Roche’s (SWX: ROG) Vabysmo is the newest therapy to be approved for wet AMD (age-related macular degeneration) and is poised to challenge the dominance of Eylea from Regeneron (NASDAQ: REGN) and Bayer (FRA: BAYN). Vabysmo’s advantage is a longer half-life leading to less frequent injections compared to Eylea, with generally equal efficacy. However, a high-dose version of Eylea, currently under FDA review, may blunt Vabysmo’s advantage.
Advantage of lower frequency of treatments
Lower frequency of intravitreal injections is an advantage as long as safety and efficacy are matched. Intravitreal injections are administered in the eyeball — not a pleasant experience for patients. Roche conducted two Phase 3 clinical trials with Vabysmo in wet AMD patients with a two-year endpoint that demonstrated that 59% and 67% of patients receiving Vabysmo treatments every four months achieved comparable vision gains versus Eylea, which is given every two months. Furthermore, an additional 15% and 14% achieved three-month dosing with comparable efficacy to Eylea in the two respective Phase 3 studies.
Besides high-dose Eylea and Vabysmo, other approaches to reduce injection frequency for wet AMD and other neovascular eye diseases are in clinical trials. Examples include Opthea’s (NASDAQ: OPT) OPT-302 in combination with Novartis’ (NYSE: NVS) Lucentis, and Ocular Therapeutix’s (NASDAQ: OCUL) OTX-TKI in combination with Eylea. These novel combination therapies add on to established treatments to extend durability of efficacy and reduce frequency of injections.
Improved version of Eylea
An improved version of Eylea at a higher dose is under FDA review and is expected to be approved in the summer of 2023. This long-lasting high-dose Eylea is formulated at 8 mg (versus 2 mg for the currently approved Eylea) and will be dosed every 3 to 4 months. Furthermore, it is comparable or even improved in safety and efficacy to Vabysmo. In Phase 3 pivotal trials, 79% and 77% of wet AMD patients on high-dose Eylea maintained vision gains demonstrating similar efficacy to the low-dose Eylea at 3 months and 4 months, respectively. Currently, there is no head-to-head data that compares Vabysmo with the high-dose version of Eylea.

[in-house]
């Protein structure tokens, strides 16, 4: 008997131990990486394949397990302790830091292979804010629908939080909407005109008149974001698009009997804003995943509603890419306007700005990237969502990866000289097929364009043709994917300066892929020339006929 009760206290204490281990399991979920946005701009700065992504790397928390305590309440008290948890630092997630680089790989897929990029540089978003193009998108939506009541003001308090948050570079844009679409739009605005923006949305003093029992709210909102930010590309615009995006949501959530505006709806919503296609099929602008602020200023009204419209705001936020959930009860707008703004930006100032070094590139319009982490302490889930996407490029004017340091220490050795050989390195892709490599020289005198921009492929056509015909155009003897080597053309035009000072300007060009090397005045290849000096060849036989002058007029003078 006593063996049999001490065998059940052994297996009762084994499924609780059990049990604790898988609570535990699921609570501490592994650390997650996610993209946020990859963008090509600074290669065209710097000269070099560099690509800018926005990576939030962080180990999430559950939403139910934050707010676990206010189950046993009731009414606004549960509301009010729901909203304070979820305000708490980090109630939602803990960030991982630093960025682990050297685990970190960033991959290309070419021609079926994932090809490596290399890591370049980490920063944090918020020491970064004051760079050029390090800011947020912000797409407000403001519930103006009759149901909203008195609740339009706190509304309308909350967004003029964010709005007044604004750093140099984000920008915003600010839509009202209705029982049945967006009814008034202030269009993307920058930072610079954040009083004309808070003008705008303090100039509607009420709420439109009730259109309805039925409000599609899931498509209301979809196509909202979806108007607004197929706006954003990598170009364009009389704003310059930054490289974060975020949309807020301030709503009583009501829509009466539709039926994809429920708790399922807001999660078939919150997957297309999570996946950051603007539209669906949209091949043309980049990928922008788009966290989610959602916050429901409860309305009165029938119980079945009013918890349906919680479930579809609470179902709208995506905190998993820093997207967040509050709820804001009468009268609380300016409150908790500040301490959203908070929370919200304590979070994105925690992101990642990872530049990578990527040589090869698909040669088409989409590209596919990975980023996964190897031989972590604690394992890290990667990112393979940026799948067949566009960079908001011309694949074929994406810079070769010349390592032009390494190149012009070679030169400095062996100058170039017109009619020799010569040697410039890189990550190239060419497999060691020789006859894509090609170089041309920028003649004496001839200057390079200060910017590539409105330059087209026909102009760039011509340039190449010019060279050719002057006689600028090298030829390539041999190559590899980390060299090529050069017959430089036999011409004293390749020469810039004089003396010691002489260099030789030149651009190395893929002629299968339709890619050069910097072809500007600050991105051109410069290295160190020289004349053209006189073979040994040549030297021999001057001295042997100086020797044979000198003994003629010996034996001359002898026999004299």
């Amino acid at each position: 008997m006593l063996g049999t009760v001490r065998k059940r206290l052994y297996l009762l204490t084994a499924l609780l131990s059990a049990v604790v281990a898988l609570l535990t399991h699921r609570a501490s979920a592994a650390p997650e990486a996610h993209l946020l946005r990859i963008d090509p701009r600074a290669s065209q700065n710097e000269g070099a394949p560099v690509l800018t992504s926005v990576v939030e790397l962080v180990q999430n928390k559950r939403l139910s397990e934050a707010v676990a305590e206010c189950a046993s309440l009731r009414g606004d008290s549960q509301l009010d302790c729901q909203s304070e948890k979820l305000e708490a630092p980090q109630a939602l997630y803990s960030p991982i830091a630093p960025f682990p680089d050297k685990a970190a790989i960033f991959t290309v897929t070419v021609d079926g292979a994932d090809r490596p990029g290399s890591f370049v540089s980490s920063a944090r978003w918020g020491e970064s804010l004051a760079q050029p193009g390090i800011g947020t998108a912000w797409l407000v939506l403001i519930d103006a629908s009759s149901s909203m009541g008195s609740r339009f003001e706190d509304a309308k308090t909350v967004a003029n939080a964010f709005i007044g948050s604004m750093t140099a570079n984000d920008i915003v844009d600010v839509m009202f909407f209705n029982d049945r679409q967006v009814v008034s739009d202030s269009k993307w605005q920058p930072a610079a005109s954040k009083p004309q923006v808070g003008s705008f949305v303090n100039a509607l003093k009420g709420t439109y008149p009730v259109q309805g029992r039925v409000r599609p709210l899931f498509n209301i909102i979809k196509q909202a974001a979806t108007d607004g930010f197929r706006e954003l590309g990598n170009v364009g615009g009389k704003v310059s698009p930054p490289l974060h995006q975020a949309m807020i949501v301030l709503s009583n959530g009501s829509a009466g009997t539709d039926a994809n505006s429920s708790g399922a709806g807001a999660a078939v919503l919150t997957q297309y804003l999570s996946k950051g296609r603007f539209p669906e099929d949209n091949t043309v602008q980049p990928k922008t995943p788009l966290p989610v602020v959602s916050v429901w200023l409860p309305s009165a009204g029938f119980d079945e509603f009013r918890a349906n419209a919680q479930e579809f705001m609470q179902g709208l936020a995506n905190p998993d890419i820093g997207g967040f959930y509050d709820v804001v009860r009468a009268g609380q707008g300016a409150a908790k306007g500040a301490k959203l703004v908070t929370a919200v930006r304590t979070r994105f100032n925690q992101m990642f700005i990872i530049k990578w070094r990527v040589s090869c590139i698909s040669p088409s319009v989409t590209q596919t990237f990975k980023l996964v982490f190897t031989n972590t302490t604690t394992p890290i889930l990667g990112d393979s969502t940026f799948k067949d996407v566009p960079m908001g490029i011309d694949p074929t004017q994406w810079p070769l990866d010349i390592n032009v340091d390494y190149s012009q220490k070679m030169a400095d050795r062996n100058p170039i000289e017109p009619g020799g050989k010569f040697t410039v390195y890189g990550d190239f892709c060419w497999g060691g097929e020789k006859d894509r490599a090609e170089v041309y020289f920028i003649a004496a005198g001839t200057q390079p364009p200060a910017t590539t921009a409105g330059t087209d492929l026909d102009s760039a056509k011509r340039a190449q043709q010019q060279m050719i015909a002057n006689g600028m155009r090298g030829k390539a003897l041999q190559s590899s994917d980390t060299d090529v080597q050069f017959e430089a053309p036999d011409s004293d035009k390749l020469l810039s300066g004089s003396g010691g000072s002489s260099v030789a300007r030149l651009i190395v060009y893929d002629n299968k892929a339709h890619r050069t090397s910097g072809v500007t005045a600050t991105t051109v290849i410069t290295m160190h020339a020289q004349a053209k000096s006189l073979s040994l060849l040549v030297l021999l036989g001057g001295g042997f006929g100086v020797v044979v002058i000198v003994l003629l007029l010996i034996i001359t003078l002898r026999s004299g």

Figure 1: Vabysmo and Eylea consensus revenue projections to 2032
Source: Visible Alpha consensus – May 23, 2023 (Note: Eylea sales revenue as recorded by Regeneron; Vabysmo sales revenue as recorded by Roche; Swiss franc figures for Vabysmo were converted to U.S. dollars at the prevailing exchange rate on May 23, 2023)
Consensus revenue projections for Vabysmo and Eylea
Visible Alpha’s analyst consensus projections depict Vabysmo initially gaining market share over Eylea, but ultimately high-dose Eylea holds its own. Revenues depicted include diabetic macular edema (DME), wet AMD, and other relevant neovascular ophthalmic indications. Note that declining Eylea revenues are also a function of Eylea biosimilars expected to be on the market after May 2024. Eylea’s composition-of-matter patent expires in June 2023 but its market exclusivity as a biologic has been extended through May 2024.
Given the significance of the high-dose Eylea Phase 3 pivotal data, it is perhaps surprising that analysts have not raised their forecasts further. Although some analysts have started to call out high-dose usage of Eylea specifically in their models, overall revenue forecasts have not changed significantly in the months since the Phase 3 study results were first reported in September 2022. Either analysts are more sanguine about the overall impact of the high-dose Eylea or are perhaps waiting for safety and efficacy confirmation from the FDA before making more substantive revisions. In either case, the June 27th 2023 target date for high-dose Eylea review set by the FDA could be a catalyst for further movement. In February of 2023, the FDA granted high-dose Eylea Priority Review, which allows for expedited review within six months.
Mechanisms of action for Vabysmo and Eylea
Vabysmo (faricimab) is a humanized bispecific antibody that inhibits two pathways by binding to vascular endothelial growth factor (VEGF-A) and angiopoietin-2 (Ang-2). Inhibition of VEGF-A suppresses endothelial cell proliferation, neovascularization, and vascular permeability. Inhibition of Ang-2 promotes vascular stability and desensitizes blood vessels to the proliferative effects of VEGF-A.
Eylea (aflibercept) is a recombinant fusion protein consisting of the human VEGF extracellular domain fused to the Fc portion of human immunoglobulin IgG1. Eylea inhibits VEGF-A, preventing the pathology driven by mitogenic, chemotactic, and vascular permeability factors that induce endothelial cell proliferation.
The bottom line
Both Vabysmo and the high-dose version of Eylea decrease the frequency of injection, which is a major benefit to patients. While Vabysmo and high-dose Eylea will be major players in the imminent wet AMD marketplace, we also anticipate novel therapeutics that reduce frequency of injections in combination with established therapies to make an impact in the years ahead. Furthermore, biosimilar Eylea will influence the Wet AMD market landscape as well. Over time, long-term safety and efficacy data and patient preference will determine market dynamics.